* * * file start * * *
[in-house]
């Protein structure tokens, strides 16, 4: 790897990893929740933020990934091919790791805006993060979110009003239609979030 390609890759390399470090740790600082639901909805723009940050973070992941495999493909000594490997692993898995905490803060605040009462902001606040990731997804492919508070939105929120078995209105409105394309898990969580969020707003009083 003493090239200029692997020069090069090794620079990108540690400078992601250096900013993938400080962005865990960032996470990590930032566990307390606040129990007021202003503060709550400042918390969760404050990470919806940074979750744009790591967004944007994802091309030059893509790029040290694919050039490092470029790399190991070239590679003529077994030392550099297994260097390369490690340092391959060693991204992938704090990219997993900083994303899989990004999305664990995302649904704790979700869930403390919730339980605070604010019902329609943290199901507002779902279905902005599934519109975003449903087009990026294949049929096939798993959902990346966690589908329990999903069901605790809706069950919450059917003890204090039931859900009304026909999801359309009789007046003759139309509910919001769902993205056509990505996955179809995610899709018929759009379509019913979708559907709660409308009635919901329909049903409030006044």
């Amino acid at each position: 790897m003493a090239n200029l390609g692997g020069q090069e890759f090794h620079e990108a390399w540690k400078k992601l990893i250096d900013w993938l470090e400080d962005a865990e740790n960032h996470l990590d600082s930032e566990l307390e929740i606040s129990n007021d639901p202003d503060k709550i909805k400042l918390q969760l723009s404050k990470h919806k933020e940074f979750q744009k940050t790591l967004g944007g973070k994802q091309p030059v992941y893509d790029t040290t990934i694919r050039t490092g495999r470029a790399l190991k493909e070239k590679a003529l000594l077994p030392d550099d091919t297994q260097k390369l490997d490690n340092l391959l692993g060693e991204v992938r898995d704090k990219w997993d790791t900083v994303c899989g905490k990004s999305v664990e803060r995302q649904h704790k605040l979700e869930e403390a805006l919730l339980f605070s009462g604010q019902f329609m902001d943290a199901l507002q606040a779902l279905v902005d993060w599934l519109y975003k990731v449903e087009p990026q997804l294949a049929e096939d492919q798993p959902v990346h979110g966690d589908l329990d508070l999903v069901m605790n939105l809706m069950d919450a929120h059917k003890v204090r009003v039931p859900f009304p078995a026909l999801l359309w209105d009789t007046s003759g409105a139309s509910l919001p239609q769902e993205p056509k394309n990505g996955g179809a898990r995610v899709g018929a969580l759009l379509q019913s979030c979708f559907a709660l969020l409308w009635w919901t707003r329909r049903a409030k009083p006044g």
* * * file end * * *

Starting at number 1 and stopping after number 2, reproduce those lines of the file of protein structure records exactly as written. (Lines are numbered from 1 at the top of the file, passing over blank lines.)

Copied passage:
[in-house]
């Protein structure tokens, strides 16, 4: 790897990893929740933020990934091919790791805006993060979110009003239609979030 390609890759390399470090740790600082639901909805723009940050973070992941495999493909000594490997692993898995905490803060605040009462902001606040990731997804492919508070939105929120078995209105409105394309898990969580969020707003009083 003493090239200029692997020069090069090794620079990108540690400078992601250096900013993938400080962005865990960032996470990590930032566990307390606040129990007021202003503060709550400042918390969760404050990470919806940074979750744009790591967004944007994802091309030059893509790029040290694919050039490092470029790399190991070239590679003529077994030392550099297994260097390369490690340092391959060693991204992938704090990219997993900083994303899989990004999305664990995302649904704790979700869930403390919730339980605070604010019902329609943290199901507002779902279905902005599934519109975003449903087009990026294949049929096939798993959902990346966690589908329990999903069901605790809706069950919450059917003890204090039931859900009304026909999801359309009789007046003759139309509910919001769902993205056509990505996955179809995610899709018929759009379509019913979708559907709660409308009635919901329909049903409030006044």